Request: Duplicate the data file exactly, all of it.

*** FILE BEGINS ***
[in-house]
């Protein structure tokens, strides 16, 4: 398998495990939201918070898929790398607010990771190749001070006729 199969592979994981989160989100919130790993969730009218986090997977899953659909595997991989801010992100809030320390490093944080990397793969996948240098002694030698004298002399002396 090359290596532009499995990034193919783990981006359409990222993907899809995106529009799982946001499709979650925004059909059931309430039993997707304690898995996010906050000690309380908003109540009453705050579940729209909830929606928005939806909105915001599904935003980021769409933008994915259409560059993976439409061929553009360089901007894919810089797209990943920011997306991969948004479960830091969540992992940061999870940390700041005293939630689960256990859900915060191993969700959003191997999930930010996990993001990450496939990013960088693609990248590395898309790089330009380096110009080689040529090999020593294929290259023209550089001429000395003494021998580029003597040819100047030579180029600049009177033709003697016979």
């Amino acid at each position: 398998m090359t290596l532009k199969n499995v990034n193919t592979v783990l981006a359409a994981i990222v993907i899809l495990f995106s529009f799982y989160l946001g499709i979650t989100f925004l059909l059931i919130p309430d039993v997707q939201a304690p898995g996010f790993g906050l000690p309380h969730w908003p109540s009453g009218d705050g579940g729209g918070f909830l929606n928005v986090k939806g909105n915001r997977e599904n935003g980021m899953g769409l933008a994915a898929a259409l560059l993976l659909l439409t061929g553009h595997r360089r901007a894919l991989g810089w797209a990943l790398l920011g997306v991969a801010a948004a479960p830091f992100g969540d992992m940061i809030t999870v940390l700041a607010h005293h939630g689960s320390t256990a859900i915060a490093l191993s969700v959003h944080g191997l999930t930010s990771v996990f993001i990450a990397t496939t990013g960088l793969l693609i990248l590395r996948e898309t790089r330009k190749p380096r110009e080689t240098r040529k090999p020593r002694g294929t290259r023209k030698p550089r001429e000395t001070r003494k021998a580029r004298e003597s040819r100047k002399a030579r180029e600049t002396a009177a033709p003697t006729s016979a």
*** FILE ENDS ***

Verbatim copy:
[in-house]
């Protein structure tokens, strides 16, 4: 398998495990939201918070898929790398607010990771190749001070006729 199969592979994981989160989100919130790993969730009218986090997977899953659909595997991989801010992100809030320390490093944080990397793969996948240098002694030698004298002399002396 090359290596532009499995990034193919783990981006359409990222993907899809995106529009799982946001499709979650925004059909059931309430039993997707304690898995996010906050000690309380908003109540009453705050579940729209909830929606928005939806909105915001599904935003980021769409933008994915259409560059993976439409061929553009360089901007894919810089797209990943920011997306991969948004479960830091969540992992940061999870940390700041005293939630689960256990859900915060191993969700959003191997999930930010996990993001990450496939990013960088693609990248590395898309790089330009380096110009080689040529090999020593294929290259023209550089001429000395003494021998580029003597040819100047030579180029600049009177033709003697016979």
């Amino acid at each position: 398998m090359t290596l532009k199969n499995v990034n193919t592979v783990l981006a359409a994981i990222v993907i899809l495990f995106s529009f799982y989160l946001g499709i979650t989100f925004l059909l059931i919130p309430d039993v997707q939201a304690p898995g996010f790993g906050l000690p309380h969730w908003p109540s009453g009218d705050g579940g729209g918070f909830l929606n928005v986090k939806g909105n915001r997977e599904n935003g980021m899953g769409l933008a994915a898929a259409l560059l993976l659909l439409t061929g553009h595997r360089r901007a894919l991989g810089w797209a990943l790398l920011g997306v991969a801010a948004a479960p830091f992100g969540d992992m940061i809030t999870v940390l700041a607010h005293h939630g689960s320390t256990a859900i915060a490093l191993s969700v959003h944080g191997l999930t930010s990771v996990f993001i990450a990397t496939t990013g960088l793969l693609i990248l590395r996948e898309t790089r330009k190749p380096r110009e080689t240098r040529k090999p020593r002694g294929t290259r023209k030698p550089r001429e000395t001070r003494k021998a580029r004298e003597s040819r100047k002399a030579r180029e600049t002396a009177a033709p003697t006729s016979a």